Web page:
"He who knows only his own side of the case, knows little of that. His reasons may be good, and no one may have been able to refute them. But if he is equally unable to refute the reasons on the opposite side; if he does not so much as know what they are, he has no ground for preferring either opinion. The rational position for him would be suspension of judgment, and unless he contents himself with that, he is either led by authority, or adopts, like the generality of the world, the side to which he feels most inclination. Nor is it enough that he should hear the arguments of adversaries from his own teachers, presented as they state them, and accompanied by what they offer as refutations. This is not the way to do justice to the arguments, or bring them into real contact with his own mind. He must be able to hear them from persons who actually believe them; who defend them in earnest, and do their very utmost for them. He must know them in their most plausible and persuasive form; he must feel the whole force of the difficulty which the true view of the subject has to encounter and dispose of, else he will never really possess himself of the portion of truth which meets and removes that difficulty. Ninety-nine in a hundred of what are called educated men are in this condition, even of those who can argue fluently for their opinions. Their conclusion may be true, but it might be false for anything they know: they have never thrown themselves into the mental position of those who think differently from them, and considered what such persons may have to say; and consequently they do not, in any proper sense of the word, know the doctrine which they themselves profess."
— John Stuart Mill, On Liberty
And even more relevant to yesterday's quote:
"[The Catholic Church] makes a broad separation between those who can be permitted to receive its doctrines on conviction, and those who must accept them on trust. Neither, indeed, are allowed any choice as to what they will accept; but the clergy, such at least as can be fully confided in, may admissibly and meritoriously make themselves acquainted with the arguments of opponents, in order to answer them, and may, therefore, read heretical books; the laity, not unless by special permission, hard to be obtained. This discipline recognizes a knowledge of the enemy's case as beneficial to the teachers, but finds means, consistent with this, of denying it to the rest of the world: thus giving to the élite more mental culture, though not more mental freedom, than it allows to the mass. By this device it succeeds in obtaining the kind of mental superiority which its purposes require; for though culture without freedom never made a large and liberal mind, it can make a clever nisi prius advocate of a cause. But in countries professing Protestantism, this resource is denied; since Protestants hold, at least in theory, that the responsibility for the choice of a religion must be borne by each for himself, and cannot be thrown off upon teachers.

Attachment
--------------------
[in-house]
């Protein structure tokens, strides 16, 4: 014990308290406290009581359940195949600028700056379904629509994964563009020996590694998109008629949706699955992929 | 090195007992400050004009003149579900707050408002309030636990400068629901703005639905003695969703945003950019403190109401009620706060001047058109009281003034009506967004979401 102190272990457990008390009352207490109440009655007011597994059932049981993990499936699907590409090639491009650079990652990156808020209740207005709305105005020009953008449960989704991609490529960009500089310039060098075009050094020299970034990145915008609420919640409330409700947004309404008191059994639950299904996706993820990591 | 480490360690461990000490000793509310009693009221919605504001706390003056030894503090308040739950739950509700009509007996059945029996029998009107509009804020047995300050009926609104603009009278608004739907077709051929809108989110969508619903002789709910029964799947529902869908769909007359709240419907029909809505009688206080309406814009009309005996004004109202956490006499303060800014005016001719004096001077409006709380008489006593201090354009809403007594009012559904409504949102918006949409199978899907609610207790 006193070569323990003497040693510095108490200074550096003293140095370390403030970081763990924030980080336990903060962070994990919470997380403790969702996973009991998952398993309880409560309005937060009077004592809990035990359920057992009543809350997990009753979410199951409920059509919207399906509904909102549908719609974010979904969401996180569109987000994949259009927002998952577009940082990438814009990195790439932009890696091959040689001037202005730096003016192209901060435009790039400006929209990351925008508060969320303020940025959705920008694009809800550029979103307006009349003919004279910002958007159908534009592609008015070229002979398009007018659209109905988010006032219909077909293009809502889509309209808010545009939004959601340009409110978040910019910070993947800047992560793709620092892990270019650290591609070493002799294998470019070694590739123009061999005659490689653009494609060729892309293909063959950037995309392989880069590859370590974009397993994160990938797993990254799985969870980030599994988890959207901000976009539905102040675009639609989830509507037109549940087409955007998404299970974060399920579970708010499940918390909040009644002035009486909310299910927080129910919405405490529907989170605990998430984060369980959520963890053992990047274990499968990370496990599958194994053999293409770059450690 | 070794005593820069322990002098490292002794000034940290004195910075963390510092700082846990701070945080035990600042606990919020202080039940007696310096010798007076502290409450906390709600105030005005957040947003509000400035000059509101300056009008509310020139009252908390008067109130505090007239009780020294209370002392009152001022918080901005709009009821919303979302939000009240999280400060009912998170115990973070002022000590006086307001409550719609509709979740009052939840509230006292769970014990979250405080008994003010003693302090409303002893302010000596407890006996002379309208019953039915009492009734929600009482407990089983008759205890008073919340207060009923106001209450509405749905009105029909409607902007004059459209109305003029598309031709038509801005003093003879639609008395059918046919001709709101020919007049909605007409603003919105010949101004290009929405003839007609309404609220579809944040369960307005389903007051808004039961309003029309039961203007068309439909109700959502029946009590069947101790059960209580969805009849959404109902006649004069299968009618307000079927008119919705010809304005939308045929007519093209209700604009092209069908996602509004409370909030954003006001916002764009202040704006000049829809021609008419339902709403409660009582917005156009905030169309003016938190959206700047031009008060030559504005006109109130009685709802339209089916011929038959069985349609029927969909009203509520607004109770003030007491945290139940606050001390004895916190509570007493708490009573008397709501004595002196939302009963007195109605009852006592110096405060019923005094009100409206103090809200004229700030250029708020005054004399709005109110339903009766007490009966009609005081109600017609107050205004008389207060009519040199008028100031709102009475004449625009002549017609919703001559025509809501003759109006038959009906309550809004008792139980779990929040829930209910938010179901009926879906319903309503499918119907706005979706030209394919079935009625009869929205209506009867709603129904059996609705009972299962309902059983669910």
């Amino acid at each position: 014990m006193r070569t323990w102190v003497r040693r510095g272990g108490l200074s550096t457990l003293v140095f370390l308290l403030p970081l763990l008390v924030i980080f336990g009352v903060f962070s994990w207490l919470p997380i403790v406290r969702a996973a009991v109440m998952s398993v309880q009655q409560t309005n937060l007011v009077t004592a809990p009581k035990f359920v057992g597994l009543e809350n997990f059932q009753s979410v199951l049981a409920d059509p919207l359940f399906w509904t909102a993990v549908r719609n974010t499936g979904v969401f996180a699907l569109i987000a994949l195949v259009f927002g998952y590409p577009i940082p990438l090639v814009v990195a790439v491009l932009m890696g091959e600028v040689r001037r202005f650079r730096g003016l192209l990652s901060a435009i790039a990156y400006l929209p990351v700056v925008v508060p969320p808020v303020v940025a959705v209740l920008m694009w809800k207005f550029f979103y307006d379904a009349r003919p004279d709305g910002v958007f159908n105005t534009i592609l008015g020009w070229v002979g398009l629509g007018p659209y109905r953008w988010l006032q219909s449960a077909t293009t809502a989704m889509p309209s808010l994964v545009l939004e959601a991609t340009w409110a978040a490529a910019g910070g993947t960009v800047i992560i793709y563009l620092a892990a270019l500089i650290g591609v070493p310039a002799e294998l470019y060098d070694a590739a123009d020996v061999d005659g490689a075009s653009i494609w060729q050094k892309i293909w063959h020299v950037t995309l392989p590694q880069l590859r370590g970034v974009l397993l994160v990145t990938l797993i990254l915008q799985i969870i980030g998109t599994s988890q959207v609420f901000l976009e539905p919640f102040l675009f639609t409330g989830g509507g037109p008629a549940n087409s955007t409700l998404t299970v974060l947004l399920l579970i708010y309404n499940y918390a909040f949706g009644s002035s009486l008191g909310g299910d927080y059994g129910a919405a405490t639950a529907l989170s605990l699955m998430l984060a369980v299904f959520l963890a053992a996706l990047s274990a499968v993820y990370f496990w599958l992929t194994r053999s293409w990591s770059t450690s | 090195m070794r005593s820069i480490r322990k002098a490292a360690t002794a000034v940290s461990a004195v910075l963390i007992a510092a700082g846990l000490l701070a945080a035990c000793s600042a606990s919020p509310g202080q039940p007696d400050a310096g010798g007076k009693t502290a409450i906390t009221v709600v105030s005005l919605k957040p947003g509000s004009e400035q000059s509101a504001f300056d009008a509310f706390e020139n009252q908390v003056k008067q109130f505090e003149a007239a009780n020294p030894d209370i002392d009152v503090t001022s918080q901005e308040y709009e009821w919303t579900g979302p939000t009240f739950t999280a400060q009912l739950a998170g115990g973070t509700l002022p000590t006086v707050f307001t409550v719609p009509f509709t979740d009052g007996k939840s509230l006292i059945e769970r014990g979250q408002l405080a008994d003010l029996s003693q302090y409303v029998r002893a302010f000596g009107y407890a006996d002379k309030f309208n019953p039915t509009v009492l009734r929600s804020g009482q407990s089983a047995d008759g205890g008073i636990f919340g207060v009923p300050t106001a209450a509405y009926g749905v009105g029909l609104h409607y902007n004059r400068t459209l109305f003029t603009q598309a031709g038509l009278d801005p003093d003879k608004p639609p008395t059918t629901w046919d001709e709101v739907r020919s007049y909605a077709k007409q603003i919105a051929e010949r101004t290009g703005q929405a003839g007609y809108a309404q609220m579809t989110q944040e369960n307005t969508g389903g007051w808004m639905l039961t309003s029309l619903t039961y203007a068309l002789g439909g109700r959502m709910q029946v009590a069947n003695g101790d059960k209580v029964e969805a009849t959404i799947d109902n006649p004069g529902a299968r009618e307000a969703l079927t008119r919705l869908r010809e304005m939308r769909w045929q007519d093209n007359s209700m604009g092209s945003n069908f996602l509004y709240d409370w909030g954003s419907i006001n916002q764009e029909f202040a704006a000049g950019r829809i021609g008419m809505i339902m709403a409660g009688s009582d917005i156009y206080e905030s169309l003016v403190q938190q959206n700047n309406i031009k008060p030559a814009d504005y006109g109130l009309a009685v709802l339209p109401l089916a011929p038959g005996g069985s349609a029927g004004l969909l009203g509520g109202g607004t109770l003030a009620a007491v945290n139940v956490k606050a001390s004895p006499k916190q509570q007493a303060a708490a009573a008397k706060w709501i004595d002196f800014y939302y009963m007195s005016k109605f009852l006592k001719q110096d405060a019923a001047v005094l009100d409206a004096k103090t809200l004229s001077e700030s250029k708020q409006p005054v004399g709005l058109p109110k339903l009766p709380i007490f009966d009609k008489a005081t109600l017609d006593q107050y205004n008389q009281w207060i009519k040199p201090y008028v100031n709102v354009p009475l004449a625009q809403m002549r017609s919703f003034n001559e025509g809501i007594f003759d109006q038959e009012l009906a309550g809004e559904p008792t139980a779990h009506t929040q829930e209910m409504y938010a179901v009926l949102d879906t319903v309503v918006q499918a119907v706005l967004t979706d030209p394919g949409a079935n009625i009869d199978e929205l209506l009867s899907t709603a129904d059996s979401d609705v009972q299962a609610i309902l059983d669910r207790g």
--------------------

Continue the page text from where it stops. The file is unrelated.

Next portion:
— John Stuart Mill, On Liberty
Yes, "at least in theory." The same applies to voters who trust political teachers to tell them all they need to know about other views, without exposing themselves directly.